A001399


a(n) is the number of partitions of n into at most 3 parts; also partitions of n+3 in which the greatest part is 3; also number of unlabeled multigraphs with 3 nodes and n edges.
(Formerly M0518 N0186)


193



1, 1, 2, 3, 4, 5, 7, 8, 10, 12, 14, 16, 19, 21, 24, 27, 30, 33, 37, 40, 44, 48, 52, 56, 61, 65, 70, 75, 80, 85, 91, 96, 102, 108, 114, 120, 127, 133, 140, 147, 154, 161, 169, 176, 184, 192, 200, 208, 217, 225, 234, 243, 252, 261, 271, 280, 290, 300, 310, 320, 331, 341
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OFFSET

0,3


COMMENTS

Also number of tripods (trees with exactly 3 leaves) on n vertices.  Eric W. Weisstein, Mar 05 2011
Also number of partitions of n+3 into exactly 3 parts; number of partitions of n in which the greatest part is less than or equal to 3; and the number of nonnegative solutions to b + 2c + 3d = n.
Also a(n) gives number of partitions of n+6 into 3 distinct parts and number of partitions of 2n+9 into 3 distinct and odd parts, e.g., 15 = 11 + 3 + 1 = 9 + 5 + 1 = 7 + 5 + 3.  Jon Perry, Jan 07 2004
Also bracelets with n+3 beads 3 of which are red (so there are 2 possibilities with 5 beads).
More generally, the number of partitions of n into at most k parts is also the number of partitions of n+k into k positive parts, the number of partitions of n+k in which the greatest part is k, the number of partitions of n in which the greatest part is less than or equal to k, the number of partitions of n+k(k+1)/2 into exactly k distinct positive parts, the number of nonnegative solutions to b + 2c + 3d + ... + kz = n and the number of nonnegative solutions to 2c + 3d + ... + kz <= n.  Henry Bottomley, Apr 17 2001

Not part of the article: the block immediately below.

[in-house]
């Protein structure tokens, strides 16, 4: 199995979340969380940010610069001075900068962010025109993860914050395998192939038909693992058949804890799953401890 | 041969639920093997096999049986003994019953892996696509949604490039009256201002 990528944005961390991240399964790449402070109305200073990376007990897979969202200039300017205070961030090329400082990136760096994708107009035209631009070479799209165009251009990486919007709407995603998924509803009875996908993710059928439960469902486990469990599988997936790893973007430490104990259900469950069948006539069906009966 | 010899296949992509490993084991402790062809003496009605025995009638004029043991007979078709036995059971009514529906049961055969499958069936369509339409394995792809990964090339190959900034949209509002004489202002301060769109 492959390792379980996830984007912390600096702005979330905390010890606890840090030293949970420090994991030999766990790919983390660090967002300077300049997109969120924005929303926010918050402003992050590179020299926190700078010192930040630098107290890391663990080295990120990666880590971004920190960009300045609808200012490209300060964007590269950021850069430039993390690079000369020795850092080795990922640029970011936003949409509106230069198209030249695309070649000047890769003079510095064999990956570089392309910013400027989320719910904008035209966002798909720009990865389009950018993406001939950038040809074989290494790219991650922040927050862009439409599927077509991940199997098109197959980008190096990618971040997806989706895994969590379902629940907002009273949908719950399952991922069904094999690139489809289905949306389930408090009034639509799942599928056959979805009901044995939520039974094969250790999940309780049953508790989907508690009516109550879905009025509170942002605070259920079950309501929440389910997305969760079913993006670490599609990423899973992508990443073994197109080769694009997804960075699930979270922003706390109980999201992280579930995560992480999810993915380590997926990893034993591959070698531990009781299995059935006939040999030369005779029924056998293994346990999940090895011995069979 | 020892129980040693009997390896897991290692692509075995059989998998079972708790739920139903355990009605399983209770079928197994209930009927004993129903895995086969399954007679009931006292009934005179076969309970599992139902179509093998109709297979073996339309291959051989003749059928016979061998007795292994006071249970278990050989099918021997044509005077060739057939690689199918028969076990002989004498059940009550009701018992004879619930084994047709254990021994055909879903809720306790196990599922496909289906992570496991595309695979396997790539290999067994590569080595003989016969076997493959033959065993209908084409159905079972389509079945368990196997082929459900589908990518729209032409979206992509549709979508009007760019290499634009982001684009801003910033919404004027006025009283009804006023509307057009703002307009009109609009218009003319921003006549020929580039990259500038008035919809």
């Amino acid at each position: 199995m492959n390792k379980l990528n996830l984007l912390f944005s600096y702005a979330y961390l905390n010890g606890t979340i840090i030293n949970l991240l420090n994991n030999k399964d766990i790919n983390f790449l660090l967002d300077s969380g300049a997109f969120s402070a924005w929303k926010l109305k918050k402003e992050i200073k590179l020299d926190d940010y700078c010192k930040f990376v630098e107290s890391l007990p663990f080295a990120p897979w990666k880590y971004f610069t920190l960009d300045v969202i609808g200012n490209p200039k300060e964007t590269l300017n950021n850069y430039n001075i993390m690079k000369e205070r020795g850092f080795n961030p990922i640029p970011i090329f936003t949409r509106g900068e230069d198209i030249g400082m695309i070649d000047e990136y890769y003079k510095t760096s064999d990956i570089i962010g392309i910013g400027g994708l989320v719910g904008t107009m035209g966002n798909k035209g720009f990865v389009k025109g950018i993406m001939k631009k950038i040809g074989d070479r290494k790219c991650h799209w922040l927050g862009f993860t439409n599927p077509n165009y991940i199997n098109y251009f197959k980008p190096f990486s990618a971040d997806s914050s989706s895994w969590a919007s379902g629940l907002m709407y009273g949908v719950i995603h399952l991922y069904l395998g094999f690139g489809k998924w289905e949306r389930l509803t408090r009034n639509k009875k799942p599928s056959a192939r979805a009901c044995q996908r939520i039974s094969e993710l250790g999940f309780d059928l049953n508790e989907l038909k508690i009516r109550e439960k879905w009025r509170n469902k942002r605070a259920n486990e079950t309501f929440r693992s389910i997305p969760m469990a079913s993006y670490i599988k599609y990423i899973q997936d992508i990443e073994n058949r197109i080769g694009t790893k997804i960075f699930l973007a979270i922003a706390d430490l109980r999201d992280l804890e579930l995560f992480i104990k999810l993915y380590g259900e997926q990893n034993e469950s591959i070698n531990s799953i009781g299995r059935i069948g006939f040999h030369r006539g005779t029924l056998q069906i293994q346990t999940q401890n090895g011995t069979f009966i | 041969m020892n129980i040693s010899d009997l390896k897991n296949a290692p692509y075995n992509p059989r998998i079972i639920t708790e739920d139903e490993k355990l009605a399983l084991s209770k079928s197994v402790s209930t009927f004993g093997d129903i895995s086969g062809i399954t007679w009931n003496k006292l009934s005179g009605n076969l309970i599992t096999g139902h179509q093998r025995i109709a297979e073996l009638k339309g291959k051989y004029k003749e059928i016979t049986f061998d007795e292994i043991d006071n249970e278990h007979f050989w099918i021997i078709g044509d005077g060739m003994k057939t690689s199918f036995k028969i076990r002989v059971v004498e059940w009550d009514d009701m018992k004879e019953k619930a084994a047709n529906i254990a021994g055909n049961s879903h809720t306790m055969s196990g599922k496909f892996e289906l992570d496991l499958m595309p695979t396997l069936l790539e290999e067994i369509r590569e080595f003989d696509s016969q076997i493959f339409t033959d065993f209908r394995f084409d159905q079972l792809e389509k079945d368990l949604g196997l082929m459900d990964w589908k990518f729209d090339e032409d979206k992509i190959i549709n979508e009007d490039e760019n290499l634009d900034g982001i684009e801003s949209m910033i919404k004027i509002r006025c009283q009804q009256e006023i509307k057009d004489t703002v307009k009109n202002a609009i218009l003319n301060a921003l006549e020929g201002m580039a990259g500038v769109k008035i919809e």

Also coefficient of q^n in the expansion of (m choose 3)_q as m goes to infinity.  Y. Kelly Itakura (yitkr(AT)mta.ca), Aug 21 2002
From Winston C. Yang (winston(AT)cs.wisc.edu), Apr 30 2002: (Start)
Write 1,2,3,4,... in a hexagonal spiral around 0, then a(n) for n > 0 is formed by the folding points (including the initial 1). The spiral begins:
.
858483828180
/ \
86 5655545352 79
/ / \ \
87 57 33323130 51 78
/ / / \ \ \
88 58 34 161514 29 50 77
/ / / / \ \ \ \
89 59 35 17 54 13 28 49 76
/ / / / / \ \ \ \ \
90 60 36 18 6 0 3 12 27 48 75
/ / / / / / / / / / /
91 61 37 19 7 12 11 26 47 74
\ \ \ \ / / / /
62 38 20 8910 25 46 73
\ \ \ / / /
63 39 21222324 45 72